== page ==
Hurricane Irma complicates Equifax customer service efforts after data breachChicago Tribune
September 11. 2017 9:40PM
CHICAGO — Credit reporting bureau Equifax on Monday blamed Hurricane Irma for anticipated longer wait times at its call centers in the wake of a massive cybersecurity breach.
Equifax disclosed Thursday that a data breach might have exposed the Social Security numbers, birth dates, addresses, and driver's license and phone numbers of up to 143 million consumers.
The company said Friday that it tripled its call center team to more than 2,000 agents and that it continues to add agents. But on Monday the Atlanta-based credit bureau said Hurricane Irma was a concern because many call center employees work in Florida and Georgia.
"When we recognized that Hurricane Irma could impact some of our call center wait times, we arranged to ramp up agents quickly to replace agents impacted by the storm," Equifax said Monday on its website. "As a result of the storm, we anticipate that call center wait times may be longer than usual for the next few days." It recommends that consumers visit its website.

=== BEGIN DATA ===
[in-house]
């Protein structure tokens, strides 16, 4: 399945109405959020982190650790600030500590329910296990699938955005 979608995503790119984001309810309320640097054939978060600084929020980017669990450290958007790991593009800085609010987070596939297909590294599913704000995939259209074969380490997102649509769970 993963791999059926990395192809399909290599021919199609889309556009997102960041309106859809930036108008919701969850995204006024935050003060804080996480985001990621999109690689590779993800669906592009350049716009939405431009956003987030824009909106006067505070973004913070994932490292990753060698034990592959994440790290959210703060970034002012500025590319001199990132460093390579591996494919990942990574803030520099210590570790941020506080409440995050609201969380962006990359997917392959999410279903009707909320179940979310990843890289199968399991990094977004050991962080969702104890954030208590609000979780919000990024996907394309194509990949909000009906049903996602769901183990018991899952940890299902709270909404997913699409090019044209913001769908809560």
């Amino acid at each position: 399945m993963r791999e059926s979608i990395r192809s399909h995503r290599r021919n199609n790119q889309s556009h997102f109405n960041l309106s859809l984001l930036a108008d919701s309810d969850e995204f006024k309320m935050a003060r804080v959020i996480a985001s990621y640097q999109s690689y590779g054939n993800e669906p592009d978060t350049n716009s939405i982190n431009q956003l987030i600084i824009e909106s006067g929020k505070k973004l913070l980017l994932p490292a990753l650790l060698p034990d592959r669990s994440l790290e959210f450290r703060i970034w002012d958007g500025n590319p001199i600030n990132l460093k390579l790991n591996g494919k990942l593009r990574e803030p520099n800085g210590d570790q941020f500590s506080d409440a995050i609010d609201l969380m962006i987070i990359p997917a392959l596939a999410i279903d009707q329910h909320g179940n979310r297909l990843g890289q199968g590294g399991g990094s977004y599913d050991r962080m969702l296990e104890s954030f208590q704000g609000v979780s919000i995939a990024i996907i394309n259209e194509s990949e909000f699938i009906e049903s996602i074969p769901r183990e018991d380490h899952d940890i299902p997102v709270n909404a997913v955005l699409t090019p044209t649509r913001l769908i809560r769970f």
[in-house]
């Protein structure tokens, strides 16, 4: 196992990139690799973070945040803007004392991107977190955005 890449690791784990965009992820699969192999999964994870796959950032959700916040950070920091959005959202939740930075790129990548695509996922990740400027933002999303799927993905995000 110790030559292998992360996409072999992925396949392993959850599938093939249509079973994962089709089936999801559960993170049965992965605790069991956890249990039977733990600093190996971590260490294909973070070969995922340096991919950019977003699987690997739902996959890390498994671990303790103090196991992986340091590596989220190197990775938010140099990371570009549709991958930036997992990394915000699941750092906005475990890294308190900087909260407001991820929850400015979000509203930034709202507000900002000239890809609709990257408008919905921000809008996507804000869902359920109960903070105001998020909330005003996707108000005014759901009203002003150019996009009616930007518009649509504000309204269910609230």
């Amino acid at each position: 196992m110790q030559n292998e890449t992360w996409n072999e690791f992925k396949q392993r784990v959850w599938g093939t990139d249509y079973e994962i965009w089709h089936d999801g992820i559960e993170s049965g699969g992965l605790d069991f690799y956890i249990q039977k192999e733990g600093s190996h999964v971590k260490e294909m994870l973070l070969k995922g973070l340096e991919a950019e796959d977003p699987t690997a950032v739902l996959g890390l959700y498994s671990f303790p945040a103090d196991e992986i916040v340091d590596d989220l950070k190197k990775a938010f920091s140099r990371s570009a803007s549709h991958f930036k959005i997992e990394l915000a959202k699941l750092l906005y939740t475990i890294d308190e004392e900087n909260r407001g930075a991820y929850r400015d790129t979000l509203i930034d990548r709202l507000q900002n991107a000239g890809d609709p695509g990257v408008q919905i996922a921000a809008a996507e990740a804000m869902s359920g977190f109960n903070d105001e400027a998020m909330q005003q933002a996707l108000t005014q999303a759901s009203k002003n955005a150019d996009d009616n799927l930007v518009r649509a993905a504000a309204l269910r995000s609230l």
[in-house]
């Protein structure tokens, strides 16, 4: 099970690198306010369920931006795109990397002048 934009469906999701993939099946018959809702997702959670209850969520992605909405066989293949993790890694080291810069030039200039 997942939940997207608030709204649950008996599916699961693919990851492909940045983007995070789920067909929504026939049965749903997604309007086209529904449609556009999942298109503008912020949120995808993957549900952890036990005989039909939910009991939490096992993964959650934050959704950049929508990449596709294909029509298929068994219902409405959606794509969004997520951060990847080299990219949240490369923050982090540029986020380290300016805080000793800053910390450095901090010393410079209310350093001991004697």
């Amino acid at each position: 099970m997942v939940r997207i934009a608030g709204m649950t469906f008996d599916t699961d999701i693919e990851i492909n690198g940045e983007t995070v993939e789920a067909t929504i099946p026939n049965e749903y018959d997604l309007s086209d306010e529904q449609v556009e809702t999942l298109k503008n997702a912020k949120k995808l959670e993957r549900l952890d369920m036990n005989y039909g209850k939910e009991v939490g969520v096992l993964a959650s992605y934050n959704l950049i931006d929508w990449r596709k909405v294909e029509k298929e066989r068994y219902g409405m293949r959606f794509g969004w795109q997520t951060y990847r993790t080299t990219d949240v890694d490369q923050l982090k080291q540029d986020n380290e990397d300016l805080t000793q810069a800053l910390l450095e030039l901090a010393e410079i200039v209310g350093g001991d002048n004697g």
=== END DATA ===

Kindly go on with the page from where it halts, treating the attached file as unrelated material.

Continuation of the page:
Some consumers are doing more than calling Equifax.
At least two lawsuits, one from Sean Neilan, of Chicago, on Friday and another from Dan Lang and Russell Pantek, of Cook County, on Sunday, were filed in U.S. District Court in Chicago and seek class-action status. Those suits join others already filed in Oregon and Georgia.
Both of the Chicago-area filed lawsuits noted that Equifax discovered the breach — which the company said was the work of criminals — on July 29. The unauthorized access occurred from mid-May through July.
"Equifax's decision to wait six weeks after the alleged data breach before informing all consumers was willful, or at least negligent," the Lang and Pantek lawsuit alleges.
Equifax has had other security failures in the past and has continually failed to safeguard consumers' information, the suit says.